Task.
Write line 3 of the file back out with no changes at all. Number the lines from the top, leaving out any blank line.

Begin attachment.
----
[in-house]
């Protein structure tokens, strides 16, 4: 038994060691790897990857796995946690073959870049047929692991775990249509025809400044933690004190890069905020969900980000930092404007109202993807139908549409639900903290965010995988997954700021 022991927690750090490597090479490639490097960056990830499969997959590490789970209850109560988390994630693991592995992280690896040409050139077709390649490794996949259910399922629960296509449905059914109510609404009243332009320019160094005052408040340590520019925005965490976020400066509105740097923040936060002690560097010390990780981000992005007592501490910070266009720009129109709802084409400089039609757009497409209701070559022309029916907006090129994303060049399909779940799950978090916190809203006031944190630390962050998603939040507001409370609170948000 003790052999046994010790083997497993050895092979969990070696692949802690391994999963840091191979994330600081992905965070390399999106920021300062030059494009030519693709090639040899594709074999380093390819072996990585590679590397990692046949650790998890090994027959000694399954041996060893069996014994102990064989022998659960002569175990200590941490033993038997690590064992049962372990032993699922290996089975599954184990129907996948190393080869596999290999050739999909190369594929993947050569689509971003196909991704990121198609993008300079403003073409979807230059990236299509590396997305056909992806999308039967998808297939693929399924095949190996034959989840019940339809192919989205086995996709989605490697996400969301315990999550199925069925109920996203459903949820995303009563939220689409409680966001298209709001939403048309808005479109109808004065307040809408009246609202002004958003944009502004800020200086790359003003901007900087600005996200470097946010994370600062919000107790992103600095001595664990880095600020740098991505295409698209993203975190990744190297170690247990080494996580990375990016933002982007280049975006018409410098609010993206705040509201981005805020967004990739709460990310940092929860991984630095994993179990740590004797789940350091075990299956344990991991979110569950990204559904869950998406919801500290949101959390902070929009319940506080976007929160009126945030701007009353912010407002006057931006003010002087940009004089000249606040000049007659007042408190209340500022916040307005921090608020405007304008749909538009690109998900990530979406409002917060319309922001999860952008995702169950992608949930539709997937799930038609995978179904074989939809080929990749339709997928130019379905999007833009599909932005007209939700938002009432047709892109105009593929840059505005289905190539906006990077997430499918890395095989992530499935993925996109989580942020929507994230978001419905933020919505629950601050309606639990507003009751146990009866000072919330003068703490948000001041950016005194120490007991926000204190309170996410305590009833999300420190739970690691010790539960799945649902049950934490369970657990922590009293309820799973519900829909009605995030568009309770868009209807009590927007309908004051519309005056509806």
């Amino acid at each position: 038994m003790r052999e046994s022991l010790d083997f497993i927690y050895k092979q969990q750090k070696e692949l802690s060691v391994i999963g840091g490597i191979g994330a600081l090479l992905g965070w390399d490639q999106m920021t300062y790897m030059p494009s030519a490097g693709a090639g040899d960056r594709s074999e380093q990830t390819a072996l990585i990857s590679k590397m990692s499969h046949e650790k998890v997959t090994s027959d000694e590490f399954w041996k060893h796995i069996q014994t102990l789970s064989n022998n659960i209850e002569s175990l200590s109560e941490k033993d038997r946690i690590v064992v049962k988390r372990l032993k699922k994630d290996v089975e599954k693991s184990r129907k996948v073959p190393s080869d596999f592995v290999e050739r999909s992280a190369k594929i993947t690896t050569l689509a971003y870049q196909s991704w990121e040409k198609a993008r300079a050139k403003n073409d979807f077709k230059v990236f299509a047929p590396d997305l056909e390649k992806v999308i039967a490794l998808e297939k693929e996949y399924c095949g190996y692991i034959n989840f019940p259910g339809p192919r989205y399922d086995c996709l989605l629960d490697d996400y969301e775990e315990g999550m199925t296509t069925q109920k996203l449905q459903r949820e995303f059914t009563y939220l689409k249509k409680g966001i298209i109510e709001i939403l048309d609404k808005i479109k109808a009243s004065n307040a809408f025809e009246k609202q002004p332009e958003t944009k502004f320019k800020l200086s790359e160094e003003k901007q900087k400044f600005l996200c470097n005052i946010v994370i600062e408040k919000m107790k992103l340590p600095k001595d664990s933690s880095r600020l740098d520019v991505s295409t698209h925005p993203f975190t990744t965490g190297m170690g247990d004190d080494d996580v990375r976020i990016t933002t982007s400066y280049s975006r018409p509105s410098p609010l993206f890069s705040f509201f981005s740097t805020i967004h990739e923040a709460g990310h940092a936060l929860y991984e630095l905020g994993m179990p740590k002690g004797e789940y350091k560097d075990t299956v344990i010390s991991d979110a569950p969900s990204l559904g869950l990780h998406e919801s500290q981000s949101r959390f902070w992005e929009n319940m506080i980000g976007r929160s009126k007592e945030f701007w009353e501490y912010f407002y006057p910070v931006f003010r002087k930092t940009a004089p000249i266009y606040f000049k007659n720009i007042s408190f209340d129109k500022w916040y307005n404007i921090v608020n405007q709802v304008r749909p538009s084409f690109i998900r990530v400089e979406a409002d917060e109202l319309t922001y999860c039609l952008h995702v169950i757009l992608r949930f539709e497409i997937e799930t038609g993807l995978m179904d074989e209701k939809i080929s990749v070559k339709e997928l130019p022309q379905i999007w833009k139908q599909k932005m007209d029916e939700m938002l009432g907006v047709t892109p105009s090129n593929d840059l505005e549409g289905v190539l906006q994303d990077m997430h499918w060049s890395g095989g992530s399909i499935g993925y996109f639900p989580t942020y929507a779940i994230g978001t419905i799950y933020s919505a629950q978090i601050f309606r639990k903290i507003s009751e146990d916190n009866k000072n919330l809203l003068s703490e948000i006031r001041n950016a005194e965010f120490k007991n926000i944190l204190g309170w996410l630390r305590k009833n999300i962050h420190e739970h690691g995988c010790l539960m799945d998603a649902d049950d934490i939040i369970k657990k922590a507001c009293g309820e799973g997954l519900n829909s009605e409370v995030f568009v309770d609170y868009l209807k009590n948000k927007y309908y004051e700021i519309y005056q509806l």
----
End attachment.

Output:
């Amino acid at each position: 038994m003790r052999e046994s022991l010790d083997f497993i927690y050895k092979q969990q750090k070696e692949l802690s060691v391994i999963g840091g490597i191979g994330a600081l090479l992905g965070w390399d490639q999106m920021t300062y790897m030059p494009s030519a490097g693709a090639g040899d960056r594709s074999e380093q990830t390819a072996l990585i990857s590679k590397m990692s499969h046949e650790k998890v997959t090994s027959d000694e590490f399954w041996k060893h796995i069996q014994t102990l789970s064989n022998n659960i209850e002569s175990l200590s109560e941490k033993d038997r946690i690590v064992v049962k988390r372990l032993k699922k994630d290996v089975e599954k693991s184990r129907k996948v073959p190393s080869d596999f592995v290999e050739r999909s992280a190369k594929i993947t690896t050569l689509a971003y870049q196909s991704w990121e040409k198609a993008r300079a050139k403003n073409d979807f077709k230059v990236f299509a047929p590396d997305l056909e390649k992806v999308i039967a490794l998808e297939k693929e996949y399924c095949g190996y692991i034959n989840f019940p259910g339809p192919r989205y399922d086995c996709l989605l629960d490697d996400y969301e775990e315990g999550m199925t296509t069925q109920k996203l449905q459903r949820e995303f059914t009563y939220l689409k249509k409680g966001i298209i109510e709001i939403l048309d609404k808005i479109k109808a009243s004065n307040a809408f025809e009246k609202q002004p332009e958003t944009k502004f320019k800020l200086s790359e160094e003003k901007q900087k400044f600005l996200c470097n005052i946010v994370i600062e408040k919000m107790k992103l340590p600095k001595d664990s933690s880095r600020l740098d520019v991505s295409t698209h925005p993203f975190t990744t965490g190297m170690g247990d004190d080494d996580v990375r976020i990016t933002t982007s400066y280049s975006r018409p509105s410098p609010l993206f890069s705040f509201f981005s740097t805020i967004h990739e923040a709460g990310h940092a936060l929860y991984e630095l905020g994993m179990p740590k002690g004797e789940y350091k560097d075990t299956v344990i010390s991991d979110a569950p969900s990204l559904g869950l990780h998406e919801s500290q981000s949101r959390f902070w992005e929009n319940m506080i980000g976007r929160s009126k007592e945030f701007w009353e501490y912010f407002y006057p910070v931006f003010r002087k930092t940009a004089p000249i266009y606040f000049k007659n720009i007042s408190f209340d129109k500022w916040y307005n404007i921090v608020n405007q709802v304008r749909p538009s084409f690109i998900r990530v400089e979406a409002d917060e109202l319309t922001y999860c039609l952008h995702v169950i757009l992608r949930f539709e497409i997937e799930t038609g993807l995978m179904d074989e209701k939809i080929s990749v070559k339709e997928l130019p022309q379905i999007w833009k139908q599909k932005m007209d029916e939700m938002l009432g907006v047709t892109p105009s090129n593929d840059l505005e549409g289905v190539l906006q994303d990077m997430h499918w060049s890395g095989g992530s399909i499935g993925y996109f639900p989580t942020y929507a779940i994230g978001t419905i799950y933020s919505a629950q978090i601050f309606r639990k903290i507003s009751e146990d916190n009866k000072n919330l809203l003068s703490e948000i006031r001041n950016a005194e965010f120490k007991n926000i944190l204190g309170w996410l630390r305590k009833n999300i962050h420190e739970h690691g995988c010790l539960m799945d998603a649902d049950d934490i939040i369970k657990k922590a507001c009293g309820e799973g997954l519900n829909s009605e409370v995030f568009v309770d609170y868009l209807k009590n948000k927007y309908y004051e700021i519309y005056q509806l």